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PHP is a popular, reliable programming language at the foundation of many smart, data-driven websites. This comprehensive course from Kevin Skoglund helps developers learn the basics of PHP (including variables, logical expressions, loops, and functions), understand how to connect PHP to a MySQL database, and gain experience developing a complete web application with site navigation, form validation, and a password-protected admin area. Kevin also covers the basic CRUD routines for updating a database, debugging techniques, and usable user interfaces. Along the way, he provides practical advice, offers examples of best practices, and demonstrates refactoring techniques to improve existing code.
Over the course of the next two movies, we're going to be talking about numbers. And we're going to start out by first talking about Integers. Integers are whole numbers, so that's numbers like 1, 2, 3, 4, 5, as well as negative 1, negative 2, negative 3, and so on. I think what a number is, is pretty intuitive. We all kind of have an idea of that by now. But we do still need to see how we work with them in PHP. Let's create a new document we can work with. I'm going to open up basic.HTML and I'm going to do just Save As. I'm going to change this one to be integers.PHP. Make sure you've got PHP at the end. Integers.
Now, we've seen how we could just have our basic PHP tags and assign a variable. var1 equals 3, and var2 equals 4. And we saw how we can add those together and we can echo back the result. Let me go ahead and just show you a bit more math. We're going to be echoing the result back from adding 1 plus 2 plus the value of var1. That's 3, and then multiplying that by var2. This asterisk is what we use for multiplying when we're programming. And then, the result of all of that in parentheses is going to be divided by, that's what the forward slash here means, divided by 2 minus 5.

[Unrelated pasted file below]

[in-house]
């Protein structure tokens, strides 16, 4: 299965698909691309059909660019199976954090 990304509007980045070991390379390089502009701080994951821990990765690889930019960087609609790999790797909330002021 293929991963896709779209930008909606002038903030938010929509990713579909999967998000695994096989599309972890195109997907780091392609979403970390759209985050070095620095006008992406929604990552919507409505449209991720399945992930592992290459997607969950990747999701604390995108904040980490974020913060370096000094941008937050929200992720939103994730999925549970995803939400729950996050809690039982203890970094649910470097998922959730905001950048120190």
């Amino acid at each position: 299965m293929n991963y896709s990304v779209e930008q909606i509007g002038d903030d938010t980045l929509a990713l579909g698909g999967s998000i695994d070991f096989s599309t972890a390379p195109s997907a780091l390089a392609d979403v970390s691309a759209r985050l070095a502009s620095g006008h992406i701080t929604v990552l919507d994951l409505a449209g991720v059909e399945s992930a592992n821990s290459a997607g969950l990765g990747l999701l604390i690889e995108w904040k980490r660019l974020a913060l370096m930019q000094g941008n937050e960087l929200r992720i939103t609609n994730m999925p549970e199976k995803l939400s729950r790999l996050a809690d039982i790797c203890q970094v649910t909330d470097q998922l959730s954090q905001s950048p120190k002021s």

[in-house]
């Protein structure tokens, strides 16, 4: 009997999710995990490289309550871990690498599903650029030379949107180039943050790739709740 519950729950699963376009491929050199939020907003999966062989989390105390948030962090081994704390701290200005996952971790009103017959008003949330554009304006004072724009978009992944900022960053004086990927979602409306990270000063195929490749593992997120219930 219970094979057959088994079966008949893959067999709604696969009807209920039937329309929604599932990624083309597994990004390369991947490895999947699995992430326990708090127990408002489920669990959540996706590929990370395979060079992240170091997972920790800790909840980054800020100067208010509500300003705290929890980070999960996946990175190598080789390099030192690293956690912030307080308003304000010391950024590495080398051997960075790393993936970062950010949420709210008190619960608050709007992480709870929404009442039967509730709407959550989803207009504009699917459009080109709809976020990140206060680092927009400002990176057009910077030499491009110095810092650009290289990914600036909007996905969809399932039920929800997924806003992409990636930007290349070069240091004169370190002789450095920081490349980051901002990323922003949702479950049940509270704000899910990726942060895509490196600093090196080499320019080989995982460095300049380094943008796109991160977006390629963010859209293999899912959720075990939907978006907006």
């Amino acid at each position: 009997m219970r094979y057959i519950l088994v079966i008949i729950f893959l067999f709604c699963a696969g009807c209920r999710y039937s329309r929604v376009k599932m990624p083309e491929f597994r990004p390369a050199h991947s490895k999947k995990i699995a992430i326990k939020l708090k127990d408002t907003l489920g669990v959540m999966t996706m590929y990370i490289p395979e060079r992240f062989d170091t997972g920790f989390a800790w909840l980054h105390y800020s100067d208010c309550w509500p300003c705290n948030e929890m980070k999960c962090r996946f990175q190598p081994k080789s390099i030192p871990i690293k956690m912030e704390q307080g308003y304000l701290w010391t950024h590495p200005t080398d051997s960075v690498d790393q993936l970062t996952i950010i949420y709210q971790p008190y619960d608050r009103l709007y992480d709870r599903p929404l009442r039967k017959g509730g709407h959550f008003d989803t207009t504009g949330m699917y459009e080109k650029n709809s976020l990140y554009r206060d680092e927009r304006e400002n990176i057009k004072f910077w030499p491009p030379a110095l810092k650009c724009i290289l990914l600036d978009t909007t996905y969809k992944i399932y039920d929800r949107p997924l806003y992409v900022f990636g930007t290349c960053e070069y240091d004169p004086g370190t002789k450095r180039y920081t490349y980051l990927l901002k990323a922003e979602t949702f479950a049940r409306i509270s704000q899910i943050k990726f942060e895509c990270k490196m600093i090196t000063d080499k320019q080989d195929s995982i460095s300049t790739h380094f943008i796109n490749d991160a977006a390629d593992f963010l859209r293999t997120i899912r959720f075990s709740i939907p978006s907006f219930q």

Now, the parentheses, the order of operations between the multiplication and division and all that, it's going to still apply. It's just basic math that follows the basic math rules. So, let's try that out. Let's open that up in a browser. Instead of string functions, we're going to be looking for integers. And there it is, basic math, the answer is 7. So, it added all of those together and did a calculation for us. Let me show you a few other math things that we can do, and that's to use some functions. So, here's if you want to find absolute value, you use the abs function.
So, 0 minus 300, that will, of course, return the absolute value, which would be 300 instead of negative 300. Exponential, raising something to the power of something. The function we're going to use is pow. So, you see the arguments are 2 and 8, so that's 2 to the 8th power, and then we have the square root, sqrt. The square root of 100, and then fmod is for modulo. Now, if you've never worked for modulo before, what it's going to do is it's going to take 20 and divide it by 7. And return just the remainder to me. What's left over from that, things don't divide evenly, it will tell us. That can be very handy for finding out whether one number divides evenly into another number.
And then rand, of course, will return a random number to us. And rand with a minimum and maximum value will return a random number within that range. Let's try all of those out. Save it. Back, and here you go. And you can see the random number it gave me was a really large number. Whereas the random min max it gave me was between 1 and 10. If we reload that page, you'll see that it gives me different values for each of those this time around. And you can see what I was also talking about with modulo. We were dividing 20 by 7, 20 by 7, will divide into it twice, with 6 left over.